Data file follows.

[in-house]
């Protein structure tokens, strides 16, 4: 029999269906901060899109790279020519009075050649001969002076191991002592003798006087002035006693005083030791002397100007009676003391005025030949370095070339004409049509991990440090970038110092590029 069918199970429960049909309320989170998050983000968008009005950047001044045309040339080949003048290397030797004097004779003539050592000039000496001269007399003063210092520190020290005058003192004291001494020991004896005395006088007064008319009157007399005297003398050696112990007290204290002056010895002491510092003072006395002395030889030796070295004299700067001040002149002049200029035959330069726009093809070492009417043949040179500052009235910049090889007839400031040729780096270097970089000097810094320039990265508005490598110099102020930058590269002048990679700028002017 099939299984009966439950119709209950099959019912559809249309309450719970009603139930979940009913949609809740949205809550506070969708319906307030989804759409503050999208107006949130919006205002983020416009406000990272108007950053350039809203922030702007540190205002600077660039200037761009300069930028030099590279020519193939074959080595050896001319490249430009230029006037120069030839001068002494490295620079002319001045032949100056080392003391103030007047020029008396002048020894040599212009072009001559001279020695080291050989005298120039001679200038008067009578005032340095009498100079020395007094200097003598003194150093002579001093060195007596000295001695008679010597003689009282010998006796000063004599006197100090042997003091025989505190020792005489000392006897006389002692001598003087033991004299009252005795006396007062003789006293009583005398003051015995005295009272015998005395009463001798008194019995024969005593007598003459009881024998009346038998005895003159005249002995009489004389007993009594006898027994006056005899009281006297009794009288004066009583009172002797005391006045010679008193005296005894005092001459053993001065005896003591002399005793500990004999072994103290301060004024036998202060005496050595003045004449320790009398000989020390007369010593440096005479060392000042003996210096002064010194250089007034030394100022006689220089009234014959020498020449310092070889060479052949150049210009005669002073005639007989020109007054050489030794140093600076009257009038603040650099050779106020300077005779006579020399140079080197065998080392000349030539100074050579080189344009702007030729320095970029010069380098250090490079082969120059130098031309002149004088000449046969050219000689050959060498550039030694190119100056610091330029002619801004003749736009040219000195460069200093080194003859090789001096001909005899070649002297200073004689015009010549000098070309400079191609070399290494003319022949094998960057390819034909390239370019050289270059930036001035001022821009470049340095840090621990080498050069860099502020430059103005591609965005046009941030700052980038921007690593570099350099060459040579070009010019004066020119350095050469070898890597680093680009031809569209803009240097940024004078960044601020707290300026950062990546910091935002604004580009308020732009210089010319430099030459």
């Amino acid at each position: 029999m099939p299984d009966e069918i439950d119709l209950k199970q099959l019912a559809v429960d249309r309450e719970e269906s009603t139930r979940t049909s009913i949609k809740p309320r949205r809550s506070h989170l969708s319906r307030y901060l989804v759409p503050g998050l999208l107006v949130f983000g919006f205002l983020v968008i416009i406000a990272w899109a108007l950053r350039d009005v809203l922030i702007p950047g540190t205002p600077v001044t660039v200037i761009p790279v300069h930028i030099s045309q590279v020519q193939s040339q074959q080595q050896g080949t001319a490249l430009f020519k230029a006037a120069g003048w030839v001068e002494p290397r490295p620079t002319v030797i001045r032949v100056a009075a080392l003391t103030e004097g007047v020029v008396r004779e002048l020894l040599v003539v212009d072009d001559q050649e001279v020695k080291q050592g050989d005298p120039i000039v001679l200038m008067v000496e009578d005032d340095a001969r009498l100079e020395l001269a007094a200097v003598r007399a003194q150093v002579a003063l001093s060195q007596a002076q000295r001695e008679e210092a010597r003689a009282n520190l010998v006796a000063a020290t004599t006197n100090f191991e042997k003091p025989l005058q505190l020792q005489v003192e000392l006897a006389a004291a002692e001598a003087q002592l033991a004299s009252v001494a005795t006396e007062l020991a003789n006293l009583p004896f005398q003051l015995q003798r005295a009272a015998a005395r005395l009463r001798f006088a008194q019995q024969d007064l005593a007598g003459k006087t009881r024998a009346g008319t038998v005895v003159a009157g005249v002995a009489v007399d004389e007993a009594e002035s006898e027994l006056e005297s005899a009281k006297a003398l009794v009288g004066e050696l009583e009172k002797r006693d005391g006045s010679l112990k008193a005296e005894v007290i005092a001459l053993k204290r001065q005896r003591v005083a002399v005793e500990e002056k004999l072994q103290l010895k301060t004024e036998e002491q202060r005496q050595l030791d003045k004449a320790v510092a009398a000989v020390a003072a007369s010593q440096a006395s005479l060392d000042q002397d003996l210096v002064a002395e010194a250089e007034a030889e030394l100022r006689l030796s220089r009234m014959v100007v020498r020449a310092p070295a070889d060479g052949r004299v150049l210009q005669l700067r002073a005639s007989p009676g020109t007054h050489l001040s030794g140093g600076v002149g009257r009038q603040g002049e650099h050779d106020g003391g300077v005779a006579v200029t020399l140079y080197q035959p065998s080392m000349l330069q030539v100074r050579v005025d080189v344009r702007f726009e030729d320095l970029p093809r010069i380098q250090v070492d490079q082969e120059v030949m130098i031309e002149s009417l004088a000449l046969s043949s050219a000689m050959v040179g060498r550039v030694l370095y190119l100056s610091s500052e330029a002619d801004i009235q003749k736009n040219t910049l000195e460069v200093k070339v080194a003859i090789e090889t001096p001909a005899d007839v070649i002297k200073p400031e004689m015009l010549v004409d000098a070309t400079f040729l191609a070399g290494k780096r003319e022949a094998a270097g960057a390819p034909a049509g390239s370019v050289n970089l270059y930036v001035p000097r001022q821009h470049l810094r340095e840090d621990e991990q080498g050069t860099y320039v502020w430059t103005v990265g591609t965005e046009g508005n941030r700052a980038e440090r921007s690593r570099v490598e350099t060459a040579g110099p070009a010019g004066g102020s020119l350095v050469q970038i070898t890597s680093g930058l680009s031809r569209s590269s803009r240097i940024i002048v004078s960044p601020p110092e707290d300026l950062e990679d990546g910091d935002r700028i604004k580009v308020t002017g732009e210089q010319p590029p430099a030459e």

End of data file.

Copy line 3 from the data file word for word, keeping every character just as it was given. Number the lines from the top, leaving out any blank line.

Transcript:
């Amino acid at each position: 029999m099939p299984d009966e069918i439950d119709l209950k199970q099959l019912a559809v429960d249309r309450e719970e269906s009603t139930r979940t049909s009913i949609k809740p309320r949205r809550s506070h989170l969708s319906r307030y901060l989804v759409p503050g998050l999208l107006v949130f983000g919006f205002l983020v968008i416009i406000a990272w899109a108007l950053r350039d009005v809203l922030i702007p950047g540190t205002p600077v001044t660039v200037i761009p790279v300069h930028i030099s045309q590279v020519q193939s040339q074959q080595q050896g080949t001319a490249l430009f020519k230029a006037a120069g003048w030839v001068e002494p290397r490295p620079t002319v030797i001045r032949v100056a009075a080392l003391t103030e004097g007047v020029v008396r004779e002048l020894l040599v003539v212009d072009d001559q050649e001279v020695k080291q050592g050989d005298p120039i000039v001679l200038m008067v000496e009578d005032d340095a001969r009498l100079e020395l001269a007094a200097v003598r007399a003194q150093v002579a003063l001093s060195q007596a002076q000295r001695e008679e210092a010597r003689a009282n520190l010998v006796a000063a020290t004599t006197n100090f191991e042997k003091p025989l005058q505190l020792q005489v003192e000392l006897a006389a004291a002692e001598a003087q002592l033991a004299s009252v001494a005795t006396e007062l020991a003789n006293l009583p004896f005398q003051l015995q003798r005295a009272a015998a005395r005395l009463r001798f006088a008194q019995q024969d007064l005593a007598g003459k006087t009881r024998a009346g008319t038998v005895v003159a009157g005249v002995a009489v007399d004389e007993a009594e002035s006898e027994l006056e005297s005899a009281k006297a003398l009794v009288g004066e050696l009583e009172k002797r006693d005391g006045s010679l112990k008193a005296e005894v007290i005092a001459l053993k204290r001065q005896r003591v005083a002399v005793e500990e002056k004999l072994q103290l010895k301060t004024e036998e002491q202060r005496q050595l030791d003045k004449a320790v510092a009398a000989v020390a003072a007369s010593q440096a006395s005479l060392d000042q002397d003996l210096v002064a002395e010194a250089e007034a030889e030394l100022r006689l030796s220089r009234m014959v100007v020498r020449a310092p070295a070889d060479g052949r004299v150049l210009q005669l700067r002073a005639s007989p009676g020109t007054h050489l001040s030794g140093g600076v002149g009257r009038q603040g002049e650099h050779d106020g003391g300077v005779a006579v200029t020399l140079y080197q035959p065998s080392m000349l330069q030539v100074r050579v005025d080189v344009r702007f726009e030729d320095l970029p093809r010069i380098q250090v070492d490079q082969e120059v030949m130098i031309e002149s009417l004088a000449l046969s043949s050219a000689m050959v040179g060498r550039v030694l370095y190119l100056s610091s500052e330029a002619d801004i009235q003749k736009n040219t910049l000195e460069v200093k070339v080194a003859i090789e090889t001096p001909a005899d007839v070649i002297k200073p400031e004689m015009l010549v004409d000098a070309t400079f040729l191609a070399g290494k780096r003319e022949a094998a270097g960057a390819p034909a049509g390239s370019v050289n970089l270059y930036v001035p000097r001022q821009h470049l810094r340095e840090d621990e991990q080498g050069t860099y320039v502020w430059t103005v990265g591609t965005e046009g508005n941030r700052a980038e440090r921007s690593r570099v490598e350099t060459a040579g110099p070009a010019g004066g102020s020119l350095v050469q970038i070898t890597s680093g930058l680009s031809r569209s590269s803009r240097i940024i002048v004078s960044p601020p110092e707290d300026l950062e990679d990546g910091d935002r700028i604004k580009v308020t002017g732009e210089q010319p590029p430099a030459e």